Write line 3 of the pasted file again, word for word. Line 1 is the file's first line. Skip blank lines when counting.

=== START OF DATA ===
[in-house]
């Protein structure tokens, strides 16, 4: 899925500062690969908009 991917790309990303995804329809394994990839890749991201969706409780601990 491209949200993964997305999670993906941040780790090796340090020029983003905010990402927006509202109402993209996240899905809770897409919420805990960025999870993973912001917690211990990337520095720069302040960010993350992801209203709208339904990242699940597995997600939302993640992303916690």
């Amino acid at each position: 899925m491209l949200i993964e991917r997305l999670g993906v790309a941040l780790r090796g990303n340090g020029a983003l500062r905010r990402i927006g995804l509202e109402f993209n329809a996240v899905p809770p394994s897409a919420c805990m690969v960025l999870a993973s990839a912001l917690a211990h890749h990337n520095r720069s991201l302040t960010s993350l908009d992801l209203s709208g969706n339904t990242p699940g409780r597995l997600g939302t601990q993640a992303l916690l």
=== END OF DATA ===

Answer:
């Amino acid at each position: 899925m491209l949200i993964e991917r997305l999670g993906v790309a941040l780790r090796g990303n340090g020029a983003l500062r905010r990402i927006g995804l509202e109402f993209n329809a996240v899905p809770p394994s897409a919420c805990m690969v960025l999870a993973s990839a912001l917690a211990h890749h990337n520095r720069s991201l302040t960010s993350l908009d992801l209203s709208g969706n339904t990242p699940g409780r597995l997600g939302t601990q993640a992303l916690l």